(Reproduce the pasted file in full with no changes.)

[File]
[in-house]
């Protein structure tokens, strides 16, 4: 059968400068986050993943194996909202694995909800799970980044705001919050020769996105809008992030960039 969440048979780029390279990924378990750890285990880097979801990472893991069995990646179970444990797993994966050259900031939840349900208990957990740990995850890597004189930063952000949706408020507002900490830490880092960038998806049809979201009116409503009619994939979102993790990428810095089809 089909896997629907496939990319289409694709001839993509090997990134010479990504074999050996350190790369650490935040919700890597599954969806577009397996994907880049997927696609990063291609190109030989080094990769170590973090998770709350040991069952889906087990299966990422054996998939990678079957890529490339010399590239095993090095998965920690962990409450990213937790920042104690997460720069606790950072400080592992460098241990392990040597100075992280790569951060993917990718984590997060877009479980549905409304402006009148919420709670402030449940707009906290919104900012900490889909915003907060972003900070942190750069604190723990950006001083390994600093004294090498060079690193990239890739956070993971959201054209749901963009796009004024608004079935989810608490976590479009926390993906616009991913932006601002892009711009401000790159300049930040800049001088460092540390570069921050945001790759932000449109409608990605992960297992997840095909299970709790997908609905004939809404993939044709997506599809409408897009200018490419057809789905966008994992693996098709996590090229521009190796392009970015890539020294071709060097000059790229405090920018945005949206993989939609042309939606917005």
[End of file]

[in-house]
């Protein structure tokens, strides 16, 4: 059968400068986050993943194996909202694995909800799970980044705001919050020769996105809008992030960039 969440048979780029390279990924378990750890285990880097979801990472893991069995990646179970444990797993994966050259900031939840349900208990957990740990995850890597004189930063952000949706408020507002900490830490880092960038998806049809979201009116409503009619994939979102993790990428810095089809 089909896997629907496939990319289409694709001839993509090997990134010479990504074999050996350190790369650490935040919700890597599954969806577009397996994907880049997927696609990063291609190109030989080094990769170590973090998770709350040991069952889906087990299966990422054996998939990678079957890529490339010399590239095993090095998965920690962990409450990213937790920042104690997460720069606790950072400080592992460098241990392990040597100075992280790569951060993917990718984590997060877009479980549905409304402006009148919420709670402030449940707009906290919104900012900490889909915003907060972003900070942190750069604190723990950006001083390994600093004294090498060079690193990239890739956070993971959201054209749901963009796009004024608004079935989810608490976590479009926390993906616009991913932006601002892009711009401000790159300049930040800049001088460092540390570069921050945001790759932000449109409608990605992960297992997840095909299970709790997908609905004939809404993939044709997506599809409408897009200018490419057809789905966008994992693996098709996590090229521009190796392009970015890539020294071709060097000059790229405090920018945005949206993989939609042309939606917005």